This is another episode from our coverage of the Barcamp Open Science. In this episode Konrad talked with Moritz Schubotz about the session he moderated on how research software can be discovered and credited.
Wir melden uns aus der (arg verlängerten) Sommerpause mit einer “Classic” Episode zurück, die vor allem auch viel Potential für “Puls” mit sich bringt. Grund dafür ist neben unserer klassischen Nemesis El****** vor allem ein fehlgeleiteter Institutsleiter und ein ignoranter Schweizer Verlag. Zum Glück gibt’s auch erfreuliche Dinge zu berichten.
In the first week of June, the first Conference for Research Software Engineering in Germany (deRSE2019) took place in Potsdam, organized by the German Gesellschaft für Informatik (Fachbereich Softwaretechnik) and the German Association for Research Software Engineers (de-RSE). The conference was addressing research software and the people behind it within the German research landscape and aimed to get those diverse group of people together. Over the 3 days there was a multitude of talks – for a number of them recordings will be published by de-RSE.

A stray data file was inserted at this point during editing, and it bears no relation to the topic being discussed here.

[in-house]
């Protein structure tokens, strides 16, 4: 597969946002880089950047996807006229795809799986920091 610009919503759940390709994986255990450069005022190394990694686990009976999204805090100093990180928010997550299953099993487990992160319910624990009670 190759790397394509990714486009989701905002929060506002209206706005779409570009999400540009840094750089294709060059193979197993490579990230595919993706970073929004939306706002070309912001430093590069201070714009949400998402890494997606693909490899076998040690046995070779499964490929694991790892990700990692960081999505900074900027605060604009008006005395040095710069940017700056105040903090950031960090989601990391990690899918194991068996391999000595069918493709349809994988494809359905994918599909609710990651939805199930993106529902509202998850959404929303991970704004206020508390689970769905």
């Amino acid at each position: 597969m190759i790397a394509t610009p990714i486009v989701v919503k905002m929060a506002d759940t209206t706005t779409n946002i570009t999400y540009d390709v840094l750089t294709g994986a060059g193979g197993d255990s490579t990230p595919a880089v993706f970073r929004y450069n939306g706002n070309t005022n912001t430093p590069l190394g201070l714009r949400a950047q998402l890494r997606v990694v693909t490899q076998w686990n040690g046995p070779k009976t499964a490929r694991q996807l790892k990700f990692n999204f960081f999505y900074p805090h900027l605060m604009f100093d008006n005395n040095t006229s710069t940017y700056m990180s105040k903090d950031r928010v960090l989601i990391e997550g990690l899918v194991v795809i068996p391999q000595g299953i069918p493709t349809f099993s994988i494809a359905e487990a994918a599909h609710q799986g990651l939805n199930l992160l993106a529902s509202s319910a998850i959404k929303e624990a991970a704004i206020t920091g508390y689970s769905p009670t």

Since Konrad was participating, he was so kind to collect some voices from the conference floor(s) and a record a short wrap-up with the two conference chairs Carina Haupt and Stephan Janosch.
This is another episode from our coverage of the Barcamp Open Science 2019. In this episode Bernd talks with Matthias Schmidt. Matthias has hosted a session on how to find research software for open science. Follow this link for the session pad.
In a joint effort of a group of research software enthusiasts, the association de-RSE e.V. – Gesellschaft für Forschungssoftware was founded in late November 2018. It seeks to provide a new home to the German community of Research Software Engineers and a first major effort is the organization of the deRSE19 – Conference for Research Software Engineers in Germany. We had the pleasure to talk to Carina Haupt and Stephan Druskat about the research software engineer’s profile, the de-RSE association as well as the deRSE19 conference.
Software is increasingly been recognized as valuable research output but there’s still a perceived lack of consistent processes for software citation. Sophia Dörner hosted a session on exactly this question to collect some community feedback. Here are her impressions and learnings from the session.